Gleason School

Article from “The Saline Observer” Thursday, September 9, 1937

The Gleason School stands today with modern improvements, a play ground, lighting arranged over the left should and similar changes which represent ideas of the times. Ms. Alonzo Kuder, now in her 84th year, went to school the fall she was five years old. That year the building was scarcely done in time for school to open, many finishing touches being applied after the teacher had arrived and lessons diligently studied.Pencil Drawing of Gleason School
Nathan Hunt built the structure in 1853. Ezra Gleason put in the seats, which were made of black walnut from logs in his woods. Double desks were used. A Mr. Cole did the mason work. With Nathan Hunt to do the carpenter work, Ezra Gleason the seating and Mr. Cole the masonry, the school building went forward. As opening time drew closer all worked harder and longer, that the job might be completed on time. John Cole gave the ground for as long as it should be used for a school.
At first the teacher was paid 75 cents a week and was “boarded around” – that is, given board and lodging here and there. Sometimes teachers fared well and sometimes not so well. School was held six days a week and when the teacher asked for Saturday off there was a great argument about the matter. Some felt she would not earn her money if she had a day off, some thought it rather indolent of her and she was getting lazy, some thought the pay sufficient for that much service and they should demand the full week’s work. But a compromise was reached and the teacher granted one Saturday a month for a holiday. Later it was extended to one Saturday every two weeks. Gradually the idea grew and eventually the five-day week was decided upon.
There were from 40 to 60 pupils all the time. Three teachers a year was the rule, one being engaged for the fall term, another for the winter and often the same one who taught in the fall returned for the spring term.
Some of the pupils that first year were Julia Bradley Gilmore; her sister, Amy Bradley; Sarah Harriett (Avery), mother of Mrs. John Crittenden; Lauren Cole. Others who attended were Rhue Corbett, Ester Cochran, Virginia Harring and Sarah Avery. (N.B. – There was a Sarah Harriett who married an Avery and also a Sarah Avery.)
Among the early teachers were Ollie Easlick (Corbett), sister of Mrs. Ida Cammet: Louis Tower, Elmer Stimpson; Sara Liddy Harriett, Jerome Travis, Mary Easterle (Turner); Will Owen, who died of effects of army life. Other teachers were Persus Rhymert, Helen Travis, Lizzie Gleason Stella Forbes, Sadie Jackson and her sister, Minty, Emma Cotton Hammond (Mrs. B.D.), Mattie Kleversatt, now Mrs. Hugh Craig, Edna Kleversaat (Mrs. Sam Craig), Grace Gordon Stimpson (Mrs. Elmer Stimpson), Grace Mann (Hammond Mrs. Ralph), and Pearl Waite (Kuder). The regular order in which these teachers taught the school is not known. Other teachers were Jim Collins, father of Mrs. Elfa Monroe and Mrs. Elsie Heininger, and Ida Walker.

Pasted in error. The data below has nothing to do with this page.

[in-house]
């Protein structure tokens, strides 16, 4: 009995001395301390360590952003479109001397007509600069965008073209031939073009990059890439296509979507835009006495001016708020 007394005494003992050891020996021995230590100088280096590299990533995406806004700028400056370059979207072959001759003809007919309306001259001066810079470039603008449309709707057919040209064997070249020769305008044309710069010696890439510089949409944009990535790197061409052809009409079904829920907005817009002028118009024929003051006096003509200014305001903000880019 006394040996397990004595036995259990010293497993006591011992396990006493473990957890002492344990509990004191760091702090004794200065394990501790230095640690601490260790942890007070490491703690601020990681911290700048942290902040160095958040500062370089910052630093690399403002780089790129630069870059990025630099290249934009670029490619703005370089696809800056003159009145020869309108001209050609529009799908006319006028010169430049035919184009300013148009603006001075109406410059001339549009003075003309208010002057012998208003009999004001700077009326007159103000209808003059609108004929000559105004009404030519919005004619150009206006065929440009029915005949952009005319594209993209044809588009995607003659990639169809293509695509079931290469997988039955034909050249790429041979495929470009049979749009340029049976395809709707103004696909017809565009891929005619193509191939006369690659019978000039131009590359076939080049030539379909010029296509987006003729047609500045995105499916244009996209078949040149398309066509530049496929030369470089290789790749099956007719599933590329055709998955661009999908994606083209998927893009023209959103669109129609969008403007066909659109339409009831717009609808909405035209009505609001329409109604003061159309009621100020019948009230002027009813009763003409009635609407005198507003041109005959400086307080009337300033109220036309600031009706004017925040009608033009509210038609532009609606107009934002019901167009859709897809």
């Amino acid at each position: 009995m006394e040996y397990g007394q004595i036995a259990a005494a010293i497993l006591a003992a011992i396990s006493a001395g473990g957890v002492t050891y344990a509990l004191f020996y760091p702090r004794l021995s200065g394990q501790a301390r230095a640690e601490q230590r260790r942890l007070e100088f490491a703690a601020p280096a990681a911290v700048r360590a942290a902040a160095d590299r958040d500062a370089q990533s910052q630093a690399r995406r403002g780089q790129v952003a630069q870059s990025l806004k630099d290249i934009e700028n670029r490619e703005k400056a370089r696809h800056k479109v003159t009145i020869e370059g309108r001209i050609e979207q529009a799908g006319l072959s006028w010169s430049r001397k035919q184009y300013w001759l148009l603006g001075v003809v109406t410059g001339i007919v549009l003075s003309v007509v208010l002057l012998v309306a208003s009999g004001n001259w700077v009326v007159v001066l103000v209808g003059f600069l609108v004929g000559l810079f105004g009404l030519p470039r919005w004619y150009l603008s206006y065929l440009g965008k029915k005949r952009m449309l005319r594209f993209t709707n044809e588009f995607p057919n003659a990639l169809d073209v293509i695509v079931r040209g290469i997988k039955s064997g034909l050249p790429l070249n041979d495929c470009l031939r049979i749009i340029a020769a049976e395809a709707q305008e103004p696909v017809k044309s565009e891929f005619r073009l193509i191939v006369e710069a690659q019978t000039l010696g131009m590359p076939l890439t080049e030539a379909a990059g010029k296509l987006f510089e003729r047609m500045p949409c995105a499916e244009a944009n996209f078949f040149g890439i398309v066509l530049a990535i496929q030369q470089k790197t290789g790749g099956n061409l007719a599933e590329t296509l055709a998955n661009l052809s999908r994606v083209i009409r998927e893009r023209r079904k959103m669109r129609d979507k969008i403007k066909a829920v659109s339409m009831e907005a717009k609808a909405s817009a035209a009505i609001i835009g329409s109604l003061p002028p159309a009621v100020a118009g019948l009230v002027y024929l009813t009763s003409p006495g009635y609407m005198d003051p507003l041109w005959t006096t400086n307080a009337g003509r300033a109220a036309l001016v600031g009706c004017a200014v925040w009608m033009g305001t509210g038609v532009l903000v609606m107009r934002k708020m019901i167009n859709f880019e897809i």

The building was remodeled a year ago with the aid of WPA (Work Projects Administration) funds, electricity was installed, walls celotexed, new floors laid, and lighting effects modernized.
The teacher last year was Miss Geraldine Hanson, who has taught the past three years and has won the praise and admiration of pupils and their parents alike. Two boys Ralph Mehler and Frederick Hartwig, both plan to continue their education but had not definitely decide when this was written upon the school or vocation they will follow.

Class of 1942 Gleason-School-1942W
Teacher: Ilah Breen
Students: Front Row (left to right) Norris Kopka, Karen Maschino, Ron Maschino, Jack Losee, Don Maschino, Ed Jeziorski – Back Row (left to right) Kathryn Luckhardt, Ilan Breen (teacher), Hallie Jane Mehler, Marilyn Maschino, Jr. Stilts

Photo of the teacher and students with the metal they brought to school to donate to the World War II Scrap Metal Drive.

Class of 1932 and 1933
Teacher: Cal Halbert

Class of 1929
Teacher: Miss Isley
Students: Front Row (left to right) John Frazier, Marian Lord, Marie Hartwig, Joyce Vealy, Jean Vealy – Second Row (left to right) Ihez Spence, Marvin Diamond, Bob Spence, Miss Isley (teacher), Fred Hartwig, Ken Johnson


Spring 1896
Teacher: Grace McMann

Winter 1895 / 1896
Teacher: Grace McMann
First Grade: Ora Easlick – 7 and Mona Hale – 7
Second Grade: Imv Avery – 7 and Edna O’Hara – 7
Third Grade: Dessie Hale and Kilburn Hendershot
Fourth Grade: Nellie Avery, Nora Collins and John Avery
Fifth Grade: Ernest Monroe and Floyd O’Hara
Sixth Grade: Gertie Avery, Edith Avery, Forest Craig, Minta Easlick and Bertha Kuder
Seventh Grade: Pearl Easlick, Eva Gleason, Grace Gleason, Webb Harriott, Everett Monroe and Hildah Zanders

Fall 1895
Teacher: Grace McMann
First Grade: Clarence Avery – 5, Ora Easlick – 7, Mona Hale – 6, and Flora Kuder – 6
Second Grade: Imv Avery – 7 and Edna O’Hare – 7
Third Grade: Dessie Hale – 9
Fourth Grade: John Avery – 9 , Nellie Avery – 9, and Nora Collins – 8
Fifth Grade: Ernest Monroe – 12 and Floyd O’Hara – 11
Sixth Grade: Edith Avery – 10, Gertie Avery – 12, Minta Easlick – 11, and Bertha Kuder – 12
Seventh Grade: Pearl Easlick – 15, Eva Gleason – 16, Grace Gleason – ?, Ima O’Hara – 15

Class of 1853
Teacher: ?????
Students: Sarah Avery, Amy Bradley, Julia Bradley Gilmore, Ester Cochran, Lauren Cole, Rhue Corbett, Sarah Harriett, and Virginia Harring